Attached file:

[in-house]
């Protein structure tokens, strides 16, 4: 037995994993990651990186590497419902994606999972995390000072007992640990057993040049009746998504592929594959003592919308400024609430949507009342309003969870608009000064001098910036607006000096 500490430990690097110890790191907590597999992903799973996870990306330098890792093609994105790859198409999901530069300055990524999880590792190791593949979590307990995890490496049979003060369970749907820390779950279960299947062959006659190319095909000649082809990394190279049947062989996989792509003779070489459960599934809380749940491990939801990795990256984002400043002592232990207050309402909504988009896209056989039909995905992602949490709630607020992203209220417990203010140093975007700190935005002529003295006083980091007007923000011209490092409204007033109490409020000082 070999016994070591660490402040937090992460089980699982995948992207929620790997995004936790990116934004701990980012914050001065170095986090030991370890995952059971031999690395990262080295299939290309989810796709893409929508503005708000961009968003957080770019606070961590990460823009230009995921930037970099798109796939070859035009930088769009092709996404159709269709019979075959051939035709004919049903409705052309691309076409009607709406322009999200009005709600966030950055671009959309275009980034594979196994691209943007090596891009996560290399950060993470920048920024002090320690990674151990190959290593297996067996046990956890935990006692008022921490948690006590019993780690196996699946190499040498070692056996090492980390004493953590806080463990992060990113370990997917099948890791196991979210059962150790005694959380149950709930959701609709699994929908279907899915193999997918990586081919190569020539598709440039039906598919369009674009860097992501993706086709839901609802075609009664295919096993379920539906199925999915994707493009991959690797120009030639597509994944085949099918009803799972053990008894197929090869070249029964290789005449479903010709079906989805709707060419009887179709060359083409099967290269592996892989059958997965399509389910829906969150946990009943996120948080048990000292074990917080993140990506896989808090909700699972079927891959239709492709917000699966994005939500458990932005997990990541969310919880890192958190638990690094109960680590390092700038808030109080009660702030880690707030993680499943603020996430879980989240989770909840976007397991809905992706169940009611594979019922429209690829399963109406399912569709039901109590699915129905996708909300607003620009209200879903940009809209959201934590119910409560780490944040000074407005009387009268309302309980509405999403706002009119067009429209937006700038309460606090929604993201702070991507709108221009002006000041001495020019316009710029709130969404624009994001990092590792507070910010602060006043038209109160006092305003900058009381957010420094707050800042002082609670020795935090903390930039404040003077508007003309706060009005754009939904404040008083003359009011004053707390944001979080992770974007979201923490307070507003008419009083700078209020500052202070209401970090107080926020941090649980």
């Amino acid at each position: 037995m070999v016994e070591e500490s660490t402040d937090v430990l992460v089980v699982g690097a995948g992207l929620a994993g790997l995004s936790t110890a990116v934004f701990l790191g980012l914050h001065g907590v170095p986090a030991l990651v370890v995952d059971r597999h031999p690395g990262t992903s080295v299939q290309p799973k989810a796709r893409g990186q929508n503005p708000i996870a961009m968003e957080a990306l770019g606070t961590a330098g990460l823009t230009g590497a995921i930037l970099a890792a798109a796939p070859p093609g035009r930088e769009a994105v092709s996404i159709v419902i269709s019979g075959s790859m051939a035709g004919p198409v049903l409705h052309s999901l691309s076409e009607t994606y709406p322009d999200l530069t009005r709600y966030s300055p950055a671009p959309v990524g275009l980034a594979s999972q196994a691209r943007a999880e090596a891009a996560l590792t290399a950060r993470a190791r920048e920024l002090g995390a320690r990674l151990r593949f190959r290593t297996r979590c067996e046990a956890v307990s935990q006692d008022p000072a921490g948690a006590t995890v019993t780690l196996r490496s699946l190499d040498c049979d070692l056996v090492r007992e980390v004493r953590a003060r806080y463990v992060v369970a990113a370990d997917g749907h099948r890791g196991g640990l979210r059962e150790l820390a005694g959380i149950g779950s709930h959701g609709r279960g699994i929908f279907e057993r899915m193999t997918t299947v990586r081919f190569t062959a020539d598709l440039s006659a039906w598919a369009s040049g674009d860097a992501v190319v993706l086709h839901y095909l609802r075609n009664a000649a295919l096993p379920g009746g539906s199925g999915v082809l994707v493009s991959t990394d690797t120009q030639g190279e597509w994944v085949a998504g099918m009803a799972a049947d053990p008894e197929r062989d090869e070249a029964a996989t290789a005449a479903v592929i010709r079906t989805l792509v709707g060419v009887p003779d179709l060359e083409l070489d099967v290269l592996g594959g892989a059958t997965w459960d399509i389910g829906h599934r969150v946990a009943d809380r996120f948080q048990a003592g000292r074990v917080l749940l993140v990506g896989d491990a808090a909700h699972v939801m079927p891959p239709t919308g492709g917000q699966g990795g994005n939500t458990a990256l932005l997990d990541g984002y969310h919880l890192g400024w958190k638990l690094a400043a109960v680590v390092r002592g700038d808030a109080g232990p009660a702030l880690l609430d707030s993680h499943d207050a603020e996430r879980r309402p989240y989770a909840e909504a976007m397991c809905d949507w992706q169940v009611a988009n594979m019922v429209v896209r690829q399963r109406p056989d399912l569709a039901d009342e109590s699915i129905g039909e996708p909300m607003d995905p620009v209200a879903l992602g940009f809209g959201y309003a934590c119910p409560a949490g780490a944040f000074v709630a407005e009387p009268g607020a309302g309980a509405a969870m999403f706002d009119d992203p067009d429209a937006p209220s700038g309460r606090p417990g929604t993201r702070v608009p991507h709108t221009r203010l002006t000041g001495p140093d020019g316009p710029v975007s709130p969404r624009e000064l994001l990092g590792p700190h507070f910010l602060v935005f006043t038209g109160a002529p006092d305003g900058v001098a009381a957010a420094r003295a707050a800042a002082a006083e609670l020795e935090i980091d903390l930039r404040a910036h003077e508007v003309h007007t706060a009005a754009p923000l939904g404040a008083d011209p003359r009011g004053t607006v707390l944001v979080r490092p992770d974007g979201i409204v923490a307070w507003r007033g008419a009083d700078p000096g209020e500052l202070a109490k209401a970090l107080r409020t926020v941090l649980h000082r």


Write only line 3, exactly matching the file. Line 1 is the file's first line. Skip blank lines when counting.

């Amino acid at each position: 037995m070999v016994e070591e500490s660490t402040d937090v430990l992460v089980v699982g690097a995948g992207l929620a994993g790997l995004s936790t110890a990116v934004f701990l790191g980012l914050h001065g907590v170095p986090a030991l990651v370890v995952d059971r597999h031999p690395g990262t992903s080295v299939q290309p799973k989810a796709r893409g990186q929508n503005p708000i996870a961009m968003e957080a990306l770019g606070t961590a330098g990460l823009t230009g590497a995921i930037l970099a890792a798109a796939p070859p093609g035009r930088e769009a994105v092709s996404i159709v419902i269709s019979g075959s790859m051939a035709g004919p198409v049903l409705h052309s999901l691309s076409e009607t994606y709406p322009d999200l530069t009005r709600y966030s300055p950055a671009p959309v990524g275009l980034a594979s999972q196994a691209r943007a999880e090596a891009a996560l590792t290399a950060r993470a190791r920048e920024l002090g995390a320690r990674l151990r593949f190959r290593t297996r979590c067996e046990a956890v307990s935990q006692d008022p000072a921490g948690a006590t995890v019993t780690l196996r490496s699946l190499d040498c049979d070692l056996v090492r007992e980390v004493r953590a003060r806080y463990v992060v369970a990113a370990d997917g749907h099948r890791g196991g640990l979210r059962e150790l820390a005694g959380i149950g779950s709930h959701g609709r279960g699994i929908f279907e057993r899915m193999t997918t299947v990586r081919f190569t062959a020539d598709l440039s006659a039906w598919a369009s040049g674009d860097a992501v190319v993706l086709h839901y095909l609802r075609n009664a000649a295919l096993p379920g009746g539906s199925g999915v082809l994707v493009s991959t990394d690797t120009q030639g190279e597509w994944v085949a998504g099918m009803a799972a049947d053990p008894e197929r062989d090869e070249a029964a996989t290789a005449a479903v592929i010709r079906t989805l792509v709707g060419v009887p003779d179709l060359e083409l070489d099967v290269l592996g594959g892989a059958t997965w459960d399509i389910g829906h599934r969150v946990a009943d809380r996120f948080q048990a003592g000292r074990v917080l749940l993140v990506g896989d491990a808090a909700h699972v939801m079927p891959p239709t919308g492709g917000q699966g990795g994005n939500t458990a990256l932005l997990d990541g984002y969310h919880l890192g400024w958190k638990l690094a400043a109960v680590v390092r002592g700038d808030a109080g232990p009660a702030l880690l609430d707030s993680h499943d207050a603020e996430r879980r309402p989240y989770a909840e909504a976007m397991c809905d949507w992706q169940v009611a988009n594979m019922v429209v896209r690829q399963r109406p056989d399912l569709a039901d009342e109590s699915i129905g039909e996708p909300m607003d995905p620009v209200a879903l992602g940009f809209g959201y309003a934590c119910p409560a949490g780490a944040f000074v709630a407005e009387p009268g607020a309302g309980a509405a969870m999403f706002d009119d992203p067009d429209a937006p209220s700038g309460r606090p417990g929604t993201r702070v608009p991507h709108t221009r203010l002006t000041g001495p140093d020019g316009p710029v975007s709130p969404r624009e000064l994001l990092g590792p700190h507070f910010l602060v935005f006043t038209g109160a002529p006092d305003g900058v001098a009381a957010a420094r003295a707050a800042a002082a006083e609670l020795e935090i980091d903390l930039r404040a910036h003077e508007v003309h007007t706060a009005a754009p923000l939904g404040a008083d011209p003359r009011g004053t607006v707390l944001v979080r490092p992770d974007g979201i409204v923490a307070w507003r007033g008419a009083d700078p000096g209020e500052l202070a109490k209401a970090l107080r409020t926020v941090l649980h000082r």